https://www.nationalautismcenter.org/letter/sample-resume-director-of-economic-development/26/ help with writing a research paper https://drexelmagazine.org/compare/how-to-start-a-persuasive-essay-on-global-warming/18/ go here source site help me write a poem for my boyfriend cialis und ibuprofen follow url kamagra generica from uk donde comprar cialis forocoches viagra advertising music data warehouse case study example https://www.aestheticscienceinstitute.edu/medical/patentrecht-viagra/100/ noam slonim thesis boy girl relationship essay example source see url cheap cialis 20mg australia essay about effects of separation go to link order maxalt no prescription https://cadasb.org/pharmacy/cialis-generico-5-mg-costo/13/ essay about pets animals https://aaan.org/indications/viagra-fascia-c/27/ https://vabf.org/reading/alternative-resume-ideas/250/ chinese japanese korean comparison essay source link source cons of animal research buy nitrofurantoin 100mg online uk community individualistic hypothesis An article in this morning’s Los Angeles Times (Schwarzenegger criticizes Democrats’ health plan) makes explicit what was implicit in the Sacramento Bee story I posted about last night: he won’t sign a bill without an individual mandate. The Times quotes the Governor as saying any health care legislation he signs “needs to have mandatory healthcare coverage and it needs to have shared responsibility.” This has been a consistent theme of the Administration when it talks about health care reform: shared sacrifice from individuals, businesses, doctors, hospitals, and insurers.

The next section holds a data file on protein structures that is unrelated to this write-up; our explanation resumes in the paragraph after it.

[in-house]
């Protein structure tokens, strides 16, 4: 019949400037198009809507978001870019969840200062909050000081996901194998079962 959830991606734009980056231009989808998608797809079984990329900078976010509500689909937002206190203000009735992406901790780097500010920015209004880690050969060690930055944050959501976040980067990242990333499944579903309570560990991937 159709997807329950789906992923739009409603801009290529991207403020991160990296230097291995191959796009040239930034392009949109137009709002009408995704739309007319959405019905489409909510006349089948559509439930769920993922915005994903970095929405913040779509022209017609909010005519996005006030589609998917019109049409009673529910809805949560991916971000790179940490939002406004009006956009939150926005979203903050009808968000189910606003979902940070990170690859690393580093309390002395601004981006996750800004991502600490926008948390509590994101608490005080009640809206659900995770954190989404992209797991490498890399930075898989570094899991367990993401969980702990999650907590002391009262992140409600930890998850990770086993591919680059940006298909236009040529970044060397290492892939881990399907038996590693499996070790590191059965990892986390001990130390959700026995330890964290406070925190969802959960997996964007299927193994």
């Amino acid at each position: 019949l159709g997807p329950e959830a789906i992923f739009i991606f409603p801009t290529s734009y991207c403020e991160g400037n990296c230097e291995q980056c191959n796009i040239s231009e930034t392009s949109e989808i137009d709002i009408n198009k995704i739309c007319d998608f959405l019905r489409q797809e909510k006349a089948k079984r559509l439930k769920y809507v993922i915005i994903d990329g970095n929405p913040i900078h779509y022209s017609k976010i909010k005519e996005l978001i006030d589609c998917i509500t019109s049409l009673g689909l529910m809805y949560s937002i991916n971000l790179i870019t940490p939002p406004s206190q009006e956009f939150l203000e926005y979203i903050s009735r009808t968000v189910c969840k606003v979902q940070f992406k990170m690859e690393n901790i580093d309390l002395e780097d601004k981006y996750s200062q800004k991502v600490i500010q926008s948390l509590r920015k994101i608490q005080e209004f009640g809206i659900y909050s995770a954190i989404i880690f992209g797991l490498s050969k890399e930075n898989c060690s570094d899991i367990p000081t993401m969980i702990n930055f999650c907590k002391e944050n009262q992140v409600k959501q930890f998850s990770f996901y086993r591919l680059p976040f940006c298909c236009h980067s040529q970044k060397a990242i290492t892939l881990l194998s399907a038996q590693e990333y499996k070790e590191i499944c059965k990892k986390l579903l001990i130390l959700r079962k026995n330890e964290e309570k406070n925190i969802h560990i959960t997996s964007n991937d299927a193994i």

In the Times article, Governor Schwarzenegger also reiterated his opposition to a single payer approach to heatlh care reform. This means the Governor is on record as being willing to veto both reform bills the Legislature is likely to send him. His minimum criteria for a bill is pretty clear now:
- No 100% government run health care system
- No putting the burden of financing the system on business alone
- Everyone must be required to obtain coverage
Otherwise, the Governor has announced himself open to compromise. As he says in the Times, “We have a good shot of getting it done, not exactly my way but a compromise way.” So the ball is now in the Legislature’s court. It will be interesting to see if they try to accomodate the Governor prior to their September 14th or stick to their guns and pass bills they know he will veto. My guess? The Legislature passes both AB 8 and Senate Bill 840, Senator Sheila Kuehl’s single payer legislation. The Governor vetoes both and, in his veto message calls for a special session devoted exclusively to health care reform. This allows all the players to demonstrate their commitment to the concerns of their key constituencies, while also sending a message that it’s time to get serious and work out some compromises.
The key to whether a special session produces the right reforms will be how open the Governor and the Legislative Leadership will be to incorporating the ideas and addressing the concerns of outside parties. But that’s a topic for another post.